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Red Cross denies coordinating Russian aid convoy to Ukraine


AFP Geneva
The Red Cross today denied involvement in a Russian "humanitarian convoy" that Ukraine claimed to have stopped from crossing the border over fears it was an attempt by Moscow to invade the ex-Soviet state.

The charity said while it had received an offer from Moscow to organise aid convoys, and would welcome any effort to ease civilian suffering in the region, no such action had taken place.

Valeriy Chaliy, deputy head of Ukrainian President Petro Poroshenko's office said yesterday that Kiev had used diplomatic means to stop a Russian convoy including troops and military hardware, headed for the Ukrainian border.

"Supposedly in consultation with the International Committee of the Red Cross in Ukraine, the humanitarian convoy with 'peacekeepers' was meant to enter apparently in order to provoke a full-scale conflict."

Russian Foreign Minister Sergei Lavrov offered earlier this week to send generators, food and water purification and medical equipment to eastern Ukraine, as fears mounted Moscow was planning to send in troops in the guise of a humanitarian mission.

"In the current situation, any humanitarian initiative is welcome to alleviate the suffering of civilians," Michel Masson, who heads ICRC operations in Ukraine, said in a statement.

But while the organisation was "exploring the possibilities of distributing additional aid in the conflict zones", accepting the Russian offer would require "the involvement, endorsement and support of all concerned parties," he said.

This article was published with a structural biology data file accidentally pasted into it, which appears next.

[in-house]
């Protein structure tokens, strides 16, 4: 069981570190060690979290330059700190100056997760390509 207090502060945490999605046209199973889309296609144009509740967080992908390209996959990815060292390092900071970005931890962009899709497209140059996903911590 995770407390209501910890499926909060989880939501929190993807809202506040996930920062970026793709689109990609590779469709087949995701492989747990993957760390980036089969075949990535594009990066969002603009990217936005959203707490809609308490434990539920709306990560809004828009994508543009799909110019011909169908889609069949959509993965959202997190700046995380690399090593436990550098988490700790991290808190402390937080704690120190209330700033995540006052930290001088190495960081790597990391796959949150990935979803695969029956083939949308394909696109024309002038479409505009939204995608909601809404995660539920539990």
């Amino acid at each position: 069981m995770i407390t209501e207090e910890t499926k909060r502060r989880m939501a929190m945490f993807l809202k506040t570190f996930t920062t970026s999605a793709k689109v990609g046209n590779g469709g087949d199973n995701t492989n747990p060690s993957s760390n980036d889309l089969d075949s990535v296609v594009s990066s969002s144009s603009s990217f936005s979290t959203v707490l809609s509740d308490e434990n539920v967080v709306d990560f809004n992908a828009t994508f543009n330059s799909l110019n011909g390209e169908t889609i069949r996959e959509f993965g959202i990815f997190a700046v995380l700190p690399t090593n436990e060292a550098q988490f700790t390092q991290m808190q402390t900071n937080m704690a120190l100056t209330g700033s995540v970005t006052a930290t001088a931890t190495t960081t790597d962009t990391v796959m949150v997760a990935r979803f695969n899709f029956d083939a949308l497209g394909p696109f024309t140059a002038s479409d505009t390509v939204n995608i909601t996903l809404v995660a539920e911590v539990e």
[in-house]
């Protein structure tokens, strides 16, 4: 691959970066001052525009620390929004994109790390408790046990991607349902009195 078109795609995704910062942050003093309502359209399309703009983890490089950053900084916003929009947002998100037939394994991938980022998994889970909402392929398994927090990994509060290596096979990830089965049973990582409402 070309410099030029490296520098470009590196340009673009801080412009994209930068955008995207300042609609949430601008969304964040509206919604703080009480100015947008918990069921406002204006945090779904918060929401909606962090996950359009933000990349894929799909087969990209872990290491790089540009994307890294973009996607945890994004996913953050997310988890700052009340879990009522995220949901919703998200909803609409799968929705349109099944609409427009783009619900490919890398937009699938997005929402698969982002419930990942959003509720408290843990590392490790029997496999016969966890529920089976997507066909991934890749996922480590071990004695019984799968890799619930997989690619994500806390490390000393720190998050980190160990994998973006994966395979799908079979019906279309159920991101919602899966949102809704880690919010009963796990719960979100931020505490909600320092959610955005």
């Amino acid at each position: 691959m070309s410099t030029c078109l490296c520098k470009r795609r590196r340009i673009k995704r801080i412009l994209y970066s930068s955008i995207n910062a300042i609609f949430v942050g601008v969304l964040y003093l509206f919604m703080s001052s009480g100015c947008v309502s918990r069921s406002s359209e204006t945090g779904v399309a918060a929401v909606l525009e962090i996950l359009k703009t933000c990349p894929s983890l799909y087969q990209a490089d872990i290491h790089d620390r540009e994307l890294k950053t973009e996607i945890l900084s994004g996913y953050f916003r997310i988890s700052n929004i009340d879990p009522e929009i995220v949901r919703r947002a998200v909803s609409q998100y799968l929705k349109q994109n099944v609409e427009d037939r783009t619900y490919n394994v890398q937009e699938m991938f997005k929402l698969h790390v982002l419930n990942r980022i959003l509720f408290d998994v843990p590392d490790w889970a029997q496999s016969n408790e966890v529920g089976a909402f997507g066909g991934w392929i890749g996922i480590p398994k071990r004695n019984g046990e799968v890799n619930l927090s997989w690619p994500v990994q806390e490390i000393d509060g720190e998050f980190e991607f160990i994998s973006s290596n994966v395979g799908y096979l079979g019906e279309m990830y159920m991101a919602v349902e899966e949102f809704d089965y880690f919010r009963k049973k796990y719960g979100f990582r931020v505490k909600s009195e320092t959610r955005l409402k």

"Any ICRC action will be taken in strict adherence to our fundamental working principles of neutrality, impartiality and independence," he stressed.

ICRC spokeswoman Sitara Jabee said that if all sides in the conflict were to agree, the ICRC could potentially receive aid from Russia, but would then "distribute it according to our own modalities and methodology."

But so far, "nothing has been done," she said.

The West, which accuses Russia of supplying fighters and weapons to fuel the insurgency in eastern Ukraine, has long warned that Russia's build-up of troops on the border could see Moscow invade its troubled neighbour.

The ICRC also announced yesterday it would step up its aid efforts in eastern Ukraine, as intensified clashes in the Donetsk and Lugansk regions forced thousands more families to flee.

It said it was deploying additional teams in Mariupol, to the south of Donetsk, and Strobilsk, to the east of Lugansk.

More than 1,300 people have been killed and 285,000 forced to flee their homes over four months of what the Red Cross has designated a civil war in eastern Ukraine.

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First Published: Aug 09 2014 | 5:00 PM IST

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